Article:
[This message has been edited by Redsy (edited 03-07-2002).]

Joined: Nov 2001
Posts: 328
I am of the opinion that it's time to call the electrician when:

1) An outlet (non-gfci, & yes we still have those in spite of the ignorance it may demonstrate) stops working. I may be handy with a screwdriver and can get the faceplate off but anything beyond looking behind it is beyond my skill level.

2) I want anything electrical added to my building/home.

3) I see evidence of sparking or smoke from an electrical outlet. I'm pretty handy, like I said before, and I know most of this stuff runs on 'internal smoke'... once the smoke escapes, it's done, kaput, time to call for help.

[Linked Image]

Joined: Oct 2000
Posts: 5,392
I had a call, the customer claimed the hardware store 'sold bum fuses'
{he had 30A screw-ins} ...
His kids had busted a receptacle , & jambed it against the steel box. It was behind thier bed... [Linked Image]

BTW, you guys are a riot! [Linked Image]

Joined: Jan 2002
Posts: 26
When you fail three inspections(same project) and the code violations are three pages long.

True story: About four years ago a school teacher & his wife tried wiring their 4000 sq. ft. custom-built home. The method they used; reading a "so-called" DIY wirng book. After failing the rough-in inspection three time, the AHJ suggested they hire a licensed contractor.

When we showed up what we encoutered wasn't pretty. To make a long story short, we ended up re-wiring 75% of the house.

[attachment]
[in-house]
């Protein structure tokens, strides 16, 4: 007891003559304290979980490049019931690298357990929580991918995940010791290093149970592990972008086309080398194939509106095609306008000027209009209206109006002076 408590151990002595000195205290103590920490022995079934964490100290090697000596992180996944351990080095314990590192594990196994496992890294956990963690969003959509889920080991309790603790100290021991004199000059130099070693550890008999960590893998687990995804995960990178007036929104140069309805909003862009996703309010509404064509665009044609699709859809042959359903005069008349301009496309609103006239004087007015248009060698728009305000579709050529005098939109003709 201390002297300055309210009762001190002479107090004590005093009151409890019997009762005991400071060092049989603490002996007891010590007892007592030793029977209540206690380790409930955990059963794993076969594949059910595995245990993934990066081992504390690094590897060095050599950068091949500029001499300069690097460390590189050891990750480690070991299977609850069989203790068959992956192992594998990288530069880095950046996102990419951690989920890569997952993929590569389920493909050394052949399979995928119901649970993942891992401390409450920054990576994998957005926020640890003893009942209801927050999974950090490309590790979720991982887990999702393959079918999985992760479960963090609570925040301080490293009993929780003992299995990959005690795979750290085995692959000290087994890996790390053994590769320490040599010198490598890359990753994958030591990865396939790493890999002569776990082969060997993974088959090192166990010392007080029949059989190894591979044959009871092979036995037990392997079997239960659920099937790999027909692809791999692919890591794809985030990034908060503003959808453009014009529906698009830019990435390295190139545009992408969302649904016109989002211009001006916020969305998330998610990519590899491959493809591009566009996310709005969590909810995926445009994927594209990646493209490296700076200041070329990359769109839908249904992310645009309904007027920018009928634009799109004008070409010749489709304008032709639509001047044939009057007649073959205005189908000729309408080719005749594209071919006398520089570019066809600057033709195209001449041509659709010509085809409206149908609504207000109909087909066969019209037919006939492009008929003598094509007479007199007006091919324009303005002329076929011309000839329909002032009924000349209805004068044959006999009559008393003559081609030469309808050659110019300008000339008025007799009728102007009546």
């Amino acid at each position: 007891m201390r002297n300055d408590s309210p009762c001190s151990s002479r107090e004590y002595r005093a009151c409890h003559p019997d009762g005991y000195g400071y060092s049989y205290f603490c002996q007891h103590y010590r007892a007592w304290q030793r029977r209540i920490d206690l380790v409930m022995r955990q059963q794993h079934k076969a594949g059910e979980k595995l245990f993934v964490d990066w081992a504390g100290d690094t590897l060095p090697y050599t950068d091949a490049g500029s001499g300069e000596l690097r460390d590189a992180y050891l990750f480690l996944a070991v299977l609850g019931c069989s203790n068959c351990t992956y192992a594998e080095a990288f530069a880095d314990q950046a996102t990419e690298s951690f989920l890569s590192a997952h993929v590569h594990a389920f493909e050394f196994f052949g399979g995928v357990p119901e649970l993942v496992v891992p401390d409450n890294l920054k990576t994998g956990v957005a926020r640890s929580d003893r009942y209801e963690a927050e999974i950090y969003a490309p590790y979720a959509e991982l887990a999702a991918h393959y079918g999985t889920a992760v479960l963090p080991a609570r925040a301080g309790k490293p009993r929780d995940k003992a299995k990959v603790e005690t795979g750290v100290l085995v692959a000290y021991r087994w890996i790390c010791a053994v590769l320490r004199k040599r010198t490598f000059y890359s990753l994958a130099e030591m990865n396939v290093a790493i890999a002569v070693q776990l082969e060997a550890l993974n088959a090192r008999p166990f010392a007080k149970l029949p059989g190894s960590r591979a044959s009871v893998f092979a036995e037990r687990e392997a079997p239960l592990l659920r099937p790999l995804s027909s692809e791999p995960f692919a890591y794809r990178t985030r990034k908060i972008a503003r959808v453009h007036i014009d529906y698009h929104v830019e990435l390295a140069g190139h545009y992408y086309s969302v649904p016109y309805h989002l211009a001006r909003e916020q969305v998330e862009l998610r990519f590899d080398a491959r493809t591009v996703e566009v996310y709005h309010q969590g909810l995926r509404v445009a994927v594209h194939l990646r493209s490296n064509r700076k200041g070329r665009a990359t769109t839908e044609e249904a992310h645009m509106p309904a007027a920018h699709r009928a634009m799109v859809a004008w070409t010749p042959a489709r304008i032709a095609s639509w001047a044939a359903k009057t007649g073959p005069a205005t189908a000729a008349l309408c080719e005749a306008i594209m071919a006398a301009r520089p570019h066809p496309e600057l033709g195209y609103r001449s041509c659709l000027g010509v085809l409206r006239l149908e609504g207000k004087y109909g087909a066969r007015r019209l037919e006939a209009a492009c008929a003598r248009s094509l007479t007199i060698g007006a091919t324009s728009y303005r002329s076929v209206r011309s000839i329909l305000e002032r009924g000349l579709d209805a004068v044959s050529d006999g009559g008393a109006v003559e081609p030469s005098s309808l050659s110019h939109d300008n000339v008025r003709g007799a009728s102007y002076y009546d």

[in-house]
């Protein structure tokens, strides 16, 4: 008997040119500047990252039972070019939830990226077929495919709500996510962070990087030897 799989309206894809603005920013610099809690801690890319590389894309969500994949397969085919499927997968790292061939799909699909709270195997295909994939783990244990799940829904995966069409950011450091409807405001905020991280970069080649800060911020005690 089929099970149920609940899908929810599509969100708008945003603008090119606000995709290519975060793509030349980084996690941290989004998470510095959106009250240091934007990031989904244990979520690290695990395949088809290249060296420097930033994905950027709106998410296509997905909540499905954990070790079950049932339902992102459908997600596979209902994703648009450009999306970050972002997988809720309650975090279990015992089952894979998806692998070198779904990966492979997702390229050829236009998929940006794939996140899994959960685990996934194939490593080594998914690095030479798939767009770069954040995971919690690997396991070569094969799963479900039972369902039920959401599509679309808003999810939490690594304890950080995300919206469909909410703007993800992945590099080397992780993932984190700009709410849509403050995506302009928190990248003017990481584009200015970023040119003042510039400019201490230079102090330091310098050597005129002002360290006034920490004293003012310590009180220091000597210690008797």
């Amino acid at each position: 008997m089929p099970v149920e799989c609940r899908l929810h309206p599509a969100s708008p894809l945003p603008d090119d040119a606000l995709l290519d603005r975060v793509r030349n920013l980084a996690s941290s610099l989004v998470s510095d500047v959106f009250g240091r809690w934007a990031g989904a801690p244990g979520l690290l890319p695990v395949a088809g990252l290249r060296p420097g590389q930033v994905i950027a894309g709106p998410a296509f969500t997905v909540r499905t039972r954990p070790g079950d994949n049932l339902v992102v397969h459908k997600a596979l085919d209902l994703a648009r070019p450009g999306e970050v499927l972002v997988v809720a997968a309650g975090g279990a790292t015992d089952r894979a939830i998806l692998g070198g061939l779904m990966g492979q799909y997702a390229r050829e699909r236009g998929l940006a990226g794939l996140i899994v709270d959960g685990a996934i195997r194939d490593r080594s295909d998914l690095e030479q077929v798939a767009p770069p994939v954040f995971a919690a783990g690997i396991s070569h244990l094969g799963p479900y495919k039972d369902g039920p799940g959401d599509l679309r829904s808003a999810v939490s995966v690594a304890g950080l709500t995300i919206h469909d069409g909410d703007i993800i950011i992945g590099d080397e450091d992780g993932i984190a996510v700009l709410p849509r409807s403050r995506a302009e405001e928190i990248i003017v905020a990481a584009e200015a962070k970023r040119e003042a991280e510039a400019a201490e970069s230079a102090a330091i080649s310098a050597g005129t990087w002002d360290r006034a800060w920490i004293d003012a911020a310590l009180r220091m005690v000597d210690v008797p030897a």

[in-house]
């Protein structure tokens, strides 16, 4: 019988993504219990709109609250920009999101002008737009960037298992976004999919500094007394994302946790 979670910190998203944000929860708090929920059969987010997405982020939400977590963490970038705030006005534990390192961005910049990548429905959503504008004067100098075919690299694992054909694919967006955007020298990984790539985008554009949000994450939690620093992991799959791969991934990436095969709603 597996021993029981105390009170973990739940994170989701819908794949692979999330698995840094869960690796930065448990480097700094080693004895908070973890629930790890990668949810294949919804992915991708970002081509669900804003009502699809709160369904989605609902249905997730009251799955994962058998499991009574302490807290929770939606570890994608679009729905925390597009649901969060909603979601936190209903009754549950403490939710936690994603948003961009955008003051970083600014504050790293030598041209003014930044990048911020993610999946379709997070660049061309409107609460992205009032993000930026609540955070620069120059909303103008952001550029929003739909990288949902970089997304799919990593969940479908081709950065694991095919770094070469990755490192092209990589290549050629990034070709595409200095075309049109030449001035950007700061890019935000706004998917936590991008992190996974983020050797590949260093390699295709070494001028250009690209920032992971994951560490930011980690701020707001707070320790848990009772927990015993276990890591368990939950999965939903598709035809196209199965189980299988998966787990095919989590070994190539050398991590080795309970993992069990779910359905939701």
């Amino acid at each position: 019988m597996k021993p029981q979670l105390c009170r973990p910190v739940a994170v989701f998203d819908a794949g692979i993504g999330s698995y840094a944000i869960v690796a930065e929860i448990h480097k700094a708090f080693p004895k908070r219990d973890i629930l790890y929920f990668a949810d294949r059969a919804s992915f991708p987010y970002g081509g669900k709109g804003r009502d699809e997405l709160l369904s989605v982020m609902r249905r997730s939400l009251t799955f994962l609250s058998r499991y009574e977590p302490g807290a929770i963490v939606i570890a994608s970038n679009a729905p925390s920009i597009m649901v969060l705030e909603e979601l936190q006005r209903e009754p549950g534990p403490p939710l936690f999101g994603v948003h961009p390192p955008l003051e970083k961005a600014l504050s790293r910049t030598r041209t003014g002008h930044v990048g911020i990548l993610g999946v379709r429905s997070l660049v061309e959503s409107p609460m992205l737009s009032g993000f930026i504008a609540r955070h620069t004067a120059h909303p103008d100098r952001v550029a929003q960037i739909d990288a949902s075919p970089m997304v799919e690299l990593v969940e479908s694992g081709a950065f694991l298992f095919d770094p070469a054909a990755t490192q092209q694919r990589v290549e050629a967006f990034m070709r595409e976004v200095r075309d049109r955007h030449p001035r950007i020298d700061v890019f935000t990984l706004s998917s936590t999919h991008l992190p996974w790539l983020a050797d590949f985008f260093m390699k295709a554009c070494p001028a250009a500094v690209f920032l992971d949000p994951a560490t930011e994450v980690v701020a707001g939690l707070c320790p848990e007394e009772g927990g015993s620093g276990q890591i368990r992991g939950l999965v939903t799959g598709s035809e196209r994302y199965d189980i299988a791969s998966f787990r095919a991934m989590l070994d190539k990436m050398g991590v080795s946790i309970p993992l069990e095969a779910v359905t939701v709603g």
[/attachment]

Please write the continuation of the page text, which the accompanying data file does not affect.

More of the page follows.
BTW, great forum.

Joined: Oct 2000
Posts: 4,116
Likes: 4
Well, since we're on a tangent anyway ...

I recently helped to troubleshoot a 'blinking lights' complaint and soon found that the Homeowner had wired the Bathroom and Den himself years ago.

He had heard that NM cable should not be subject to damage and was concerned about that, so, ... He wired the rooms with vacuum cleaner cord !! Yeah!


[This message has been edited by Bill Addiss (edited 03-07-2002).]

Joined: Feb 2002
Posts: 375
i think the problem is preventative maintainance.

It is clear that when a part fails with visible symptoms that repairs are needed, but how and when does one check for impending problems? Should you call an electrictian out once a year or once a decade to examine for loose wires in panels and overheated wires in can lights?

Joined: Nov 2001
Posts: 328
Ok, seriously this time...

I wouldn't think of wiring my home (or any other building) myself. Not because I'm afraid the electricity wouldn't work, but because I know quite well that it (the electricity) WOULD work and I might not have contained or controlled it properly. So, all new electrical work requires a professional.

Also, an annual inspection or at least a good once-over on some consistent schedule sounds like a good idea. Our church is establishing a 'handy man ministry' with the help of several professionals that attend and own their own businesses (in the fields of expertise for which they're volunteering). We're hoping to offer an electrical, a plumbing, a heating/cooling, and roofing annual mini-inspection and maintenance visit, especially to those who are unable to assess or complete their own home maintenance needs (widows, single moms, etc).

Also, I call my electrician when I see him hanging around the corner store too often shooting the breeze with his buds over coffee in the morning and I ask him when he's going to come install those bathroom fan/vent/light thingies that have been on the shelf in my garage for eons.